‘We Are the Community Maj Nurtured Into Speech’
The Kent State University literary community gathered on Sept. 14 under crisp blue skies to remember one of Kent's most beloved teachers, the late poet Maj Ragain.
“Maj wrote poems to, for and about this town, this home of his in Kent,” said David Hassler, director of the Wick Poetry Center in his remarks at the dedication. “His poems gave shelter and solace and sustenance to our community, and it feels so right that we’re dedicating this poetry park today in his memory and his honor.”
The gathering resembled a reunion of sorts as Ragain’s close family, friends, colleagues and generations of his students gathered to celebrate his legacy with the dedication of the Maj Ragain Poetry Park, located just outside of the Wick Poetry Center on the Kent Campus. Among those there to honor him were President Todd Diacon, Mandy Munro-Stasiuk, Ph.D., dean of the College of Arts and Sciences, Maj’s son Sean Ragain, Chris Wick of the Wick family, Dorish Hendrix, the 2023 recipient of the Maj Ragain Poetry Scholarship and Maj’s spouse, LuAnn Csernotta, all of whom shared what Ragain’s legacy means to them.
“Maj offered his poems as an exchange of gifts, a sacrament of friendship."
“Maj offered his poems as an exchange of gifts, a sacrament of friendship,” said Hassler. “... Many of us have our Maj story, that memory of an intimate exchange … in letters or words or poems or a time when Maj showed you the quality of his heart … at that moment he could make you feel seen and heard. Well, many of you might think you were alone in being the center of Maj’s attention, but I promise you were not. Look around, look at all of us, we are the community Maj nurtured into speech.”
Ragain, who passed away in April 2018, came to Kent State University in 1969 and spent more than 30 years at the university as a poet, creative writing professor and mentor to many. He led weekly open mic poetry readings that served as a common ground for artists of all backgrounds to share in their love of the written word and created a strong sense of community in Northeast Ohio and beyond.
"Maj Ragain...was a beacon of inspiration. He guided, and he nurtured the creative writing aspiration of most of his students. Today, we see the fruits of his labor in the thriving literary scene that flourishes within both our university campus and also within the town of Kent.”
“Maj Ragain’s influence extended far beyond the classroom, and I think that’s really important to recognize here,” said Munro-Stasiuk. “He was a beacon of inspiration. He guided, and he nurtured the creative writing aspiration of most of his students. His dedication to their growth and development as writers was unwavering, and as a result, many of his students not only successfully pursued careers in writing, but they’ve also remained active members of Kent State’s vibrant writing community today. Today, we see the fruits of his labor in the thriving literary scene that flourishes within both our university campus and also within the town of Kent.”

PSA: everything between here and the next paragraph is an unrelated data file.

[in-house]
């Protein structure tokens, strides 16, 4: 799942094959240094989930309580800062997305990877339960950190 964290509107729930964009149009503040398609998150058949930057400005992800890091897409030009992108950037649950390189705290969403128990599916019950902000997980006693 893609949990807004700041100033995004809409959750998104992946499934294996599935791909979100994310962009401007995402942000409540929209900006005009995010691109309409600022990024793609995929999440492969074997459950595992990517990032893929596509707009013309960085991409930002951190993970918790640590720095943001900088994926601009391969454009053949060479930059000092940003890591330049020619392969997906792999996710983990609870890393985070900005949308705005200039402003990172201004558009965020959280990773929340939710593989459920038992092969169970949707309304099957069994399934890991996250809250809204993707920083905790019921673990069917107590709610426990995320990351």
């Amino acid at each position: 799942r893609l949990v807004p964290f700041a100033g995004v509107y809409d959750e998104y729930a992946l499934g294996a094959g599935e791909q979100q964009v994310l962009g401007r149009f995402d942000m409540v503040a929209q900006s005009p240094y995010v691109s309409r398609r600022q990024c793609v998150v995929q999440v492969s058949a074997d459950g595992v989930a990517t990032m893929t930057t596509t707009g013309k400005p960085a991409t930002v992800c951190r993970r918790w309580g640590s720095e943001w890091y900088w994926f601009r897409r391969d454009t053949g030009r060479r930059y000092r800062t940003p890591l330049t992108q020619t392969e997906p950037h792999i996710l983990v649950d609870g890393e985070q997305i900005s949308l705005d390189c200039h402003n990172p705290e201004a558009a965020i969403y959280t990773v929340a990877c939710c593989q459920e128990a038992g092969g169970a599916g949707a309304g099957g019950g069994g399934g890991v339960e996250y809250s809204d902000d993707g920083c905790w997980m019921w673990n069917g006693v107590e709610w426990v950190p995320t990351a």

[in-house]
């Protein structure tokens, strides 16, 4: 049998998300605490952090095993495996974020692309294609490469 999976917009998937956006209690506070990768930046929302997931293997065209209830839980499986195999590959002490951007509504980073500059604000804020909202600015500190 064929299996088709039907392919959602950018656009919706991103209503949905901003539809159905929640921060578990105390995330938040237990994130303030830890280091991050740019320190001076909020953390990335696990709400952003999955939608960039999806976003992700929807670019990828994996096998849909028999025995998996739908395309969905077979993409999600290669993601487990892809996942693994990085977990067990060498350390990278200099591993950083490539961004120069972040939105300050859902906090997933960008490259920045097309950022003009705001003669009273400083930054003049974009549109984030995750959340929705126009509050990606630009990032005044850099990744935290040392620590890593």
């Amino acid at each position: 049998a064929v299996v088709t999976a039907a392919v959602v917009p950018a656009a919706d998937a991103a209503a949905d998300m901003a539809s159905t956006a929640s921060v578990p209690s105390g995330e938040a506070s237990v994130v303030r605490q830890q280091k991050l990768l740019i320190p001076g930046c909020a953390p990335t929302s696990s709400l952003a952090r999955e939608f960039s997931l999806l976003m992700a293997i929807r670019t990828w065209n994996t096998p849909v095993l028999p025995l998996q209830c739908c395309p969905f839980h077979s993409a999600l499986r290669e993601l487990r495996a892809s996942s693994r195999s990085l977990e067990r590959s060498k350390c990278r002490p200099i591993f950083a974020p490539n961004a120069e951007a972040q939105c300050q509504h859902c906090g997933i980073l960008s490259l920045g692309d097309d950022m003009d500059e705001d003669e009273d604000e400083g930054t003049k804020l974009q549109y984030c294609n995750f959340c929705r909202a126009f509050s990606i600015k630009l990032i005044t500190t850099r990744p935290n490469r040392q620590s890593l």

Situated right outside of the Wick Poetry Center near the Lefton Esplanade, the Maj Ragain Poetry Park is a peaceful gathering spot that features colorful and lush landscaping and a sculpture by one of the Wick Co-Founders, Robert Wick. Waist-high stands dot the walkway around the park displaying several of Ragain’s poems, and a plaque in front of the Prentice House bears his name.
In his remarks at the dedication ceremony, Kent State President Todd Diacon shared that while he never met Maj Ragain, he felt like he knew him.
“I feel like I knew him, or at least some part of him, and this is because of David’s [Hassler] play ‘May 4 Voices’ and that moving, starkly lit, poetically brilliant voiceover which Maj did that begins the play,” said President Diacon who asked those in attendance to permit him to read an excerpt of Ragain’s speech from the play.
“… I was glad to find a river, a railroad track, a brick train station. Water and steel joining this to that,” Diacon read aloud. “‘I entered Kent over the old Main Street bridge and right onto Water Street. Always find a Water Street."
"Kent State University is better because Maj Ragain drove onto Water Street in 1969."
“Kent, Ohio, is better because Maj Ragain found us,” Diacon closed. “And Kent State University is better because Maj Ragain drove onto Water Street in 1969. Always find a Water Street.”